Two couples, two marriages; both seemingly perfect, both falling apart. Beneath the surface gentility of the American John Dowell with his wife Florence and the landed grace of Edward and Leonora lie fictions and deceit. There are secret desires, hidden power-games, suicides and madness. Everyone is hiding something; even the narrator can’t be trusted. Brilliantly inventive, tragic and ironic, The Good Soldier is one of the great novels of the 20th century.
Public Domain (P)2010 Naxos Audiobooks
' "This is the saddest story I have ever heard" has to be the best opening sentence of any novel ever written, doubly so when you discover that it is also totally misleading. Far from being a detached observer as the first sentence implies, Dowell is at the very centre of drama. Here's where a good reader (and Kerry Shale is one of the best) gives audio the edge over print. His characterisation of Dowell is breathtakingly subtle: the cultured, only discernible American accent, his disarming confidentiality and above all his laugh. Never was a laugh less careless, more calculated to deceive. Listen and I guarantee you'll be as dazzled by Shale's performance as I was.' (Time Out)
It's misogynistic and full of bigotry. I know it may not reflect the writer's own opinion, but it made me unconfortable. Also the narration is over dramatized which makes the main character sound pompous and unworthy of sympathy.
I suspect that Ford Madox Ford, like Marmite, you either love or hate. This book was my first taste of FMF (I thought I'd begin with something shortish before embarking on the Parade's End quartet) and I loved it. The story moves backwards and forwards in time and gradually unfolds and then pleats again but always leading to a fuller picture of what has been happening to the 4 characters of the novel. Nothing is what it seems and the idyllic picture of the four friends with which the novel opens is anything but. This is brilliantly written, funny and tongue-in-cheek at times, dark and penetrating at others. The interior world is contrasted against exterior social constraints and conventions, late Victorian manners with early 20th century psychology. Maybe think Virginia Wolf's Mrs Galloway but with heart and humour and without the pretensions. I listened to Kerry Shale as the narrator, who was brilliant. Highly recommended.
"The Good Soldier"
This book has a style that Scott Fitzgerald later echoes. Cynicism, passion, treachery and death all told by an unreliable narrator. But what makes this so much better than the book is the reader, he is wonderful! His voice is both disarming and poignant, and his heart-warming, self-deprecating laugh will stay with me for a very long time.......
"Highly rated by others but not by me"
I had just finished Parade's End by Ford Maddox Ford and was completely knocked out by it. I'd had only the vaguest awareness of Ford until Tom Stoppard's screenplay for a great TV three parter recently broadcast in the UK wetted my appetite. Listening to the whole five novels unabridged was a delight, so as soon as I finished I wanted more. The Good Soldier is regarded as Ford's greatest novel and makes it onto many lists of the greatest novels ever. The writer Jane Smiley, who writes a pretty good novel herself, calls it "one of the most stylistically perfect novels in any language". For me it was a disappointment. The story is an intricate construction, the interconnected lives of two affluent couples - one English and one American- holidaying in Europe, and it is brilliantly read by Kerry Shale. Smiley is right about the wonder of its construction and the artfulness of its story telling, but I just didn't care for any of the characters. That might be a rather unsophisticated approach to literature, but in Parade's End Ford makes you feel that you fully understand even the strangest of characters and, through understanding, care about them. This doesn't. But do give it a try - you won't be bored.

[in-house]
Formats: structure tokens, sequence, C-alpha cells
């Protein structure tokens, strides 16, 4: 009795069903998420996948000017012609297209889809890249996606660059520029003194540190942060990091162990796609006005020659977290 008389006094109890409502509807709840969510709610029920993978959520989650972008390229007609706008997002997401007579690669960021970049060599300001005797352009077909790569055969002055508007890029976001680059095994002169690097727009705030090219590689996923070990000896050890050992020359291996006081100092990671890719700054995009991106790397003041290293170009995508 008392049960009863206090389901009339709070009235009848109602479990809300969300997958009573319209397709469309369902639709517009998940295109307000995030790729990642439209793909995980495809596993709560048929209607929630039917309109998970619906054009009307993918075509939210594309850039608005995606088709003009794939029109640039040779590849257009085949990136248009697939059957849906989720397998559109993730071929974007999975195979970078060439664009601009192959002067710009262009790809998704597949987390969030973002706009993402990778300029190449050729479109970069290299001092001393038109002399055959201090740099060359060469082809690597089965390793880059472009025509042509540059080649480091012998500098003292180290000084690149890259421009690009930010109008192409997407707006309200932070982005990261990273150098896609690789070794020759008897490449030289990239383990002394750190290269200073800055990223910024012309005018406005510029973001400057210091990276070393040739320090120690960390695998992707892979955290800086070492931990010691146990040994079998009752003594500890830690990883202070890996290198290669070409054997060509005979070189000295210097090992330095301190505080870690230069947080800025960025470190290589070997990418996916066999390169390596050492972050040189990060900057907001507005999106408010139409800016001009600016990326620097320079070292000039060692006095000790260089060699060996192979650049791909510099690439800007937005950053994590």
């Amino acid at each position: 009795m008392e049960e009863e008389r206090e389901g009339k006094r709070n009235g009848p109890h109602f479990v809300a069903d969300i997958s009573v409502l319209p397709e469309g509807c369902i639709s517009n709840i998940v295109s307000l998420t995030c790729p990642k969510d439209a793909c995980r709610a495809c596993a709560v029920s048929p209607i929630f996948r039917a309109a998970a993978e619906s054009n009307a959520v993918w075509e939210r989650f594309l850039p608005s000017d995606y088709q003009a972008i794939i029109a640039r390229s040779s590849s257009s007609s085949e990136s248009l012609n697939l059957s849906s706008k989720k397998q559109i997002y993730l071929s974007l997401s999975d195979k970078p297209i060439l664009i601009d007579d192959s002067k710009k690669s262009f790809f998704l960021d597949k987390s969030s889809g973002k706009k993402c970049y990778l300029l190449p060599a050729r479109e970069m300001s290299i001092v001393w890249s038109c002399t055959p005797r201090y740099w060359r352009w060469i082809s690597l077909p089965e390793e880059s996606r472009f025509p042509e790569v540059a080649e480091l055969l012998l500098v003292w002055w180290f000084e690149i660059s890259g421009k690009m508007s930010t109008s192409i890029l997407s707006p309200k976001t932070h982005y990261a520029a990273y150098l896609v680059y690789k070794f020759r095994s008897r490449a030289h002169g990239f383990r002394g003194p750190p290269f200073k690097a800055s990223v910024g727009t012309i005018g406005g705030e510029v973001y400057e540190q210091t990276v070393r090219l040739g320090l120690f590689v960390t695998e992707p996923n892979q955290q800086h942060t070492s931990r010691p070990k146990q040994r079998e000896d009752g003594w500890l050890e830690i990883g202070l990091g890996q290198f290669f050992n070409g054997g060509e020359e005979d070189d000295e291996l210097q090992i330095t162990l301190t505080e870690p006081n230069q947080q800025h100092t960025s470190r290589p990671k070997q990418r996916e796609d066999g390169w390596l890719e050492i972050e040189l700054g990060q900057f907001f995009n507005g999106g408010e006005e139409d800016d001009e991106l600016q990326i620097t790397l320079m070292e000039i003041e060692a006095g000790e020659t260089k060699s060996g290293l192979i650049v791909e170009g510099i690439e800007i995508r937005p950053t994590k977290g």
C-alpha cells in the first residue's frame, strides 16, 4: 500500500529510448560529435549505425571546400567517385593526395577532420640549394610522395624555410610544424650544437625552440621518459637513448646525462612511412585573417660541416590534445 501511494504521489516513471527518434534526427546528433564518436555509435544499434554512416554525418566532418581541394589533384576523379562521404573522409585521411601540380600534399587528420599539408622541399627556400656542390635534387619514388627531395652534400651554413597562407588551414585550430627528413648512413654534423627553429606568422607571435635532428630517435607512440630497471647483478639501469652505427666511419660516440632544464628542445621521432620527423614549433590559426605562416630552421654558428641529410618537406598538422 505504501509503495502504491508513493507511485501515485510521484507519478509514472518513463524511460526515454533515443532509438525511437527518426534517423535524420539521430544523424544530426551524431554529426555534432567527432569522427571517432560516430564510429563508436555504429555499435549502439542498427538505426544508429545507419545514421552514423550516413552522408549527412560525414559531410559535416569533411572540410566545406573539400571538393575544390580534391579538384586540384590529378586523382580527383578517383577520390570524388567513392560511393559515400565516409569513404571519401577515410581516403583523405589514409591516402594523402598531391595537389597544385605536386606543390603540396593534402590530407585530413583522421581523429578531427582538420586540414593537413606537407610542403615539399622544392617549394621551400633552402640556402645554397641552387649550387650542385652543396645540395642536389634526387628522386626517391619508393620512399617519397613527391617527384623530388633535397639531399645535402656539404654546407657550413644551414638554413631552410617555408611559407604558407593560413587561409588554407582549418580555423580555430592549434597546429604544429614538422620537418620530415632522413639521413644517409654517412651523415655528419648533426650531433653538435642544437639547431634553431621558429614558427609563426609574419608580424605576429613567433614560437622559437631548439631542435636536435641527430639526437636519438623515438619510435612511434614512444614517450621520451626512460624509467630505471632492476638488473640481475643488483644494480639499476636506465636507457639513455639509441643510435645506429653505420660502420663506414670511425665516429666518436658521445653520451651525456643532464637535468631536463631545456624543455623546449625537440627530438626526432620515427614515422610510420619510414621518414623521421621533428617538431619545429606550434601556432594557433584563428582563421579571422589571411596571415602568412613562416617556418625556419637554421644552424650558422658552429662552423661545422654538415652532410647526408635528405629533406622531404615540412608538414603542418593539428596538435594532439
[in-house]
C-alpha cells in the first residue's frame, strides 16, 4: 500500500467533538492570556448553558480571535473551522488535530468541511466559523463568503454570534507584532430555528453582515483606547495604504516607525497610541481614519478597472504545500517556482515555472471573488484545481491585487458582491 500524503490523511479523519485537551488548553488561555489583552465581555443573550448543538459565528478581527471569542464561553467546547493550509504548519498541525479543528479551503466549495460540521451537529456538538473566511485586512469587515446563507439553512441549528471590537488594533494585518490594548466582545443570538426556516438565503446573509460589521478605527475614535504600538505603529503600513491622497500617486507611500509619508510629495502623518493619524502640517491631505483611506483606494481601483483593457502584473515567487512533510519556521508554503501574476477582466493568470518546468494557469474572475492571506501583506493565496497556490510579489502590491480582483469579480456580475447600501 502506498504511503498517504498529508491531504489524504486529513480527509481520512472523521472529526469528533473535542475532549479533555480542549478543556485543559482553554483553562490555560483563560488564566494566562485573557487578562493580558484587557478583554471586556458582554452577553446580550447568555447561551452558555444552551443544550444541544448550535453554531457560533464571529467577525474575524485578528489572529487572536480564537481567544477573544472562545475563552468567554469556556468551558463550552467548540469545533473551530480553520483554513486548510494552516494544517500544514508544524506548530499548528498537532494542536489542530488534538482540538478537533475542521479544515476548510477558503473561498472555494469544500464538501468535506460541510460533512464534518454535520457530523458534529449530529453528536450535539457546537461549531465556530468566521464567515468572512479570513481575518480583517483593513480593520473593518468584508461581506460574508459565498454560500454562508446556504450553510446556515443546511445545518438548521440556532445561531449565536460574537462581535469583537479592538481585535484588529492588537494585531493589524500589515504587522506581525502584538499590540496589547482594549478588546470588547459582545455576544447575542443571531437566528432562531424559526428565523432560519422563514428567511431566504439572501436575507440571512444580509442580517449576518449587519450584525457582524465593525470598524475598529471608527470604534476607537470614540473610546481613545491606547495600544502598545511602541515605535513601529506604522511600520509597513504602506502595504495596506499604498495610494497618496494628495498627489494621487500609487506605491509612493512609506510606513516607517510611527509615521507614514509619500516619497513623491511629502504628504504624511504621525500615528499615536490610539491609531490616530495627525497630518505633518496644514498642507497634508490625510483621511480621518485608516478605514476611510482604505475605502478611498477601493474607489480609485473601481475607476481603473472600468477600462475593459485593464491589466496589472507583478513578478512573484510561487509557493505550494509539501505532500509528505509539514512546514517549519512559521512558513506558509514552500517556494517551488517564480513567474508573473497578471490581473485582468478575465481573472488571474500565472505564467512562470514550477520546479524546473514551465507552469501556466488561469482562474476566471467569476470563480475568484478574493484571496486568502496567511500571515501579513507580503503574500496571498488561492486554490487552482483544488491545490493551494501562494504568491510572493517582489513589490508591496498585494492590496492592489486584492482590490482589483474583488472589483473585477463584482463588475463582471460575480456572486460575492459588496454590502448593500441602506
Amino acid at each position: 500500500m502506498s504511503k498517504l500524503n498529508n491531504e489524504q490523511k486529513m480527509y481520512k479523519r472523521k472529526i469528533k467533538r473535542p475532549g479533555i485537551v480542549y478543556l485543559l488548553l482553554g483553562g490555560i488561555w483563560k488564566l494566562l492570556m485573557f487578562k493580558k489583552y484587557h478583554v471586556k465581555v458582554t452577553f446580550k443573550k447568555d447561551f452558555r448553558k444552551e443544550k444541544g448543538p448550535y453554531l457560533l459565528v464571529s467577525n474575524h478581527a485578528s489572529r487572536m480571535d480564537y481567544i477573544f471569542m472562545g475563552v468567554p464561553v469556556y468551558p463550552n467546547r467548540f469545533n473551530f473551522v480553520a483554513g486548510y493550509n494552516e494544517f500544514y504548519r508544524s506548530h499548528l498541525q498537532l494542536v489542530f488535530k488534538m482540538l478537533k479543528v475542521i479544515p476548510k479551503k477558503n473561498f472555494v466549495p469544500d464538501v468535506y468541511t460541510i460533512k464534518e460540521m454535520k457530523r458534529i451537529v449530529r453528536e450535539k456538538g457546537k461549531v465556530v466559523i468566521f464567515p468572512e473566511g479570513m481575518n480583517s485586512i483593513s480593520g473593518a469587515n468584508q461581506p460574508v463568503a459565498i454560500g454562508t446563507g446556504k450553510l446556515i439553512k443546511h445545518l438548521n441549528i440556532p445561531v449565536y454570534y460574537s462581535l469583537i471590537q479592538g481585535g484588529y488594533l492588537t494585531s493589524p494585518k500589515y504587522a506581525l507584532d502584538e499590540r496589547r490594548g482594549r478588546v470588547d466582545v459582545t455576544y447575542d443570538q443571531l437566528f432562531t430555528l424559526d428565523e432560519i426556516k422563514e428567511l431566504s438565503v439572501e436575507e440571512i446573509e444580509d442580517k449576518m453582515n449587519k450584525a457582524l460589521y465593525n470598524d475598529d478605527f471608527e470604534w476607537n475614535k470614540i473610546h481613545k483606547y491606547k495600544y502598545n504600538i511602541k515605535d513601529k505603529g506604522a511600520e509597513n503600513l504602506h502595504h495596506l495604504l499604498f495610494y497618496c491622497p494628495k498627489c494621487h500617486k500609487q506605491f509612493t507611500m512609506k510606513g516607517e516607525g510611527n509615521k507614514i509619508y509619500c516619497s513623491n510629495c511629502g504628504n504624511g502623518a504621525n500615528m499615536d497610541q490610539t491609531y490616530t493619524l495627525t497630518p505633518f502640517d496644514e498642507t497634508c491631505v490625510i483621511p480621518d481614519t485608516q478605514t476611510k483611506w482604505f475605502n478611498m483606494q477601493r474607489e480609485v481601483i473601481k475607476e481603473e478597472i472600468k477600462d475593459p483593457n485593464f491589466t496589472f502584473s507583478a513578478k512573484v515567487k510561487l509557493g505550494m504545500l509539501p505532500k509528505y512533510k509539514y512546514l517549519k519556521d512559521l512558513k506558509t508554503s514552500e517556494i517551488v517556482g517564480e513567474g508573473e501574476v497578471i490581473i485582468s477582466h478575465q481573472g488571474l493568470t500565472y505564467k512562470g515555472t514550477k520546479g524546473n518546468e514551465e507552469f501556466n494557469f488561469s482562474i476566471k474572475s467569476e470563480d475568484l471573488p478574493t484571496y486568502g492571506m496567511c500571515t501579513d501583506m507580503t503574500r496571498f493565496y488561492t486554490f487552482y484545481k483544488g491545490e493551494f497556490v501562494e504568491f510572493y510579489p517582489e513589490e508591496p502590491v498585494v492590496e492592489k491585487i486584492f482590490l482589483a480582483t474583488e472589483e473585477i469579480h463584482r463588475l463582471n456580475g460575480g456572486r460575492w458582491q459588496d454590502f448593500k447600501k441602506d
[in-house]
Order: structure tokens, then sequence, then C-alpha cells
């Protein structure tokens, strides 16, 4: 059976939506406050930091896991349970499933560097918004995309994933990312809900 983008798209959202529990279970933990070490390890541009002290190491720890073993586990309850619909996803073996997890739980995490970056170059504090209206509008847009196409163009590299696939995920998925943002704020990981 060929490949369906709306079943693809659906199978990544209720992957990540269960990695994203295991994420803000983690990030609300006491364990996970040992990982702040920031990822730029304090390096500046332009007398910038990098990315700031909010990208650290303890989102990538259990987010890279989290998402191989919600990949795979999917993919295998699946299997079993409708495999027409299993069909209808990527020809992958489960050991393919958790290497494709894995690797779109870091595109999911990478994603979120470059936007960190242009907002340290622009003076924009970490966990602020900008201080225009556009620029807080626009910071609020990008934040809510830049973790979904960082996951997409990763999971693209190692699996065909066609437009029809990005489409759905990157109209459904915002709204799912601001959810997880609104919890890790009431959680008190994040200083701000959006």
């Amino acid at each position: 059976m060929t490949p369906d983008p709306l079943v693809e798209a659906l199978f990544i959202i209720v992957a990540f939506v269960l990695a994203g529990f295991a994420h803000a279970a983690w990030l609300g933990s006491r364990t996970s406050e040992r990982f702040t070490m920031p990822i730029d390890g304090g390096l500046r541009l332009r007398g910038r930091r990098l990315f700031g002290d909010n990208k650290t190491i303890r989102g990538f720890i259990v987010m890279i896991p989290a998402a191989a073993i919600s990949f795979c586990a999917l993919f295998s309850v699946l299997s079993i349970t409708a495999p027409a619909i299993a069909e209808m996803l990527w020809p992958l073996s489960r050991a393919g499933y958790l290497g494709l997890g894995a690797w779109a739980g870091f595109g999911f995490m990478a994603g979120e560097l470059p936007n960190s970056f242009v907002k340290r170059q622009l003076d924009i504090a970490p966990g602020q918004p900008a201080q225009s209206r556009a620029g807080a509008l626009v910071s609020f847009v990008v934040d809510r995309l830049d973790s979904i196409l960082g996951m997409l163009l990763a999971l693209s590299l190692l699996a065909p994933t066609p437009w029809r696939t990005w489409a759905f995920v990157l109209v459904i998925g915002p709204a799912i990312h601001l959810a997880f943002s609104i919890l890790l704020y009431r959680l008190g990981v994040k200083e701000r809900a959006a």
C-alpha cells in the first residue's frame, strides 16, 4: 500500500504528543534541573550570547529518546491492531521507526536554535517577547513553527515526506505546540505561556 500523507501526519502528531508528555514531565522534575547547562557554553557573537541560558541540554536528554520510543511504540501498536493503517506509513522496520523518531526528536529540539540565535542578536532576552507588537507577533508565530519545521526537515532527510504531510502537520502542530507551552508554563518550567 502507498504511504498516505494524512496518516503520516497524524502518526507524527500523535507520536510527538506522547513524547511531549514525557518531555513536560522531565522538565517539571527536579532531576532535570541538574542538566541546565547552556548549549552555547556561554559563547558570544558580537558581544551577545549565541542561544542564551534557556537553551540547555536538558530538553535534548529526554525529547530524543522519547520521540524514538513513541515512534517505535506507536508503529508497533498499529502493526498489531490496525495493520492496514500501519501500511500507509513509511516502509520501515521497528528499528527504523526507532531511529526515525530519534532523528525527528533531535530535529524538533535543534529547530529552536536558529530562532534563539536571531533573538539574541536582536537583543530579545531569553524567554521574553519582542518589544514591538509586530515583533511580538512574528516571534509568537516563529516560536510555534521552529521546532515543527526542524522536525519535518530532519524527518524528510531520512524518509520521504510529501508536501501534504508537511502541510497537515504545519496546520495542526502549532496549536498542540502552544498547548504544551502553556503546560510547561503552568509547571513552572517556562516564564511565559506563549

"Subtle, so subtle."
Reading this book is like watching an artist paint a quadruple portrait, of two married couples, in oils. First he sketches the four happy young figures, then he progressively fills in the colour and detail. (It's a bit like Julian Barnes, but with Edwardian values and hang-ups). FMF never puts a smudge out of place as the picture gets fuller and darker. Trouble is, I'm a twenty-first century reader, and I don't quite have the patience for it. Of course it is fascinating to contrast my life, attitudes, and marriage to the pre-female liberation lives of Florence and Leonora. Unfortunately, I just don't have the patience. I'm afraid I am going to have to drop this novel at about 60% audioed, and not stay to watch the paint dry. I'll finish it when I am retired in a few years time and have loads of time and patience.
"Gripping story told in a unique style"
Yes, the story is gripping and there are layers and layers to it - nothing is as it seems and even the narrator (the character Dowling) might not be telling you the full truth. This is an 'impressionist' novel but don't be put off by the unusual story telling technique it keeps you hooked to the end and takes you on a twisting journey that ranges from beautiful to shocking
understated but full of emotion
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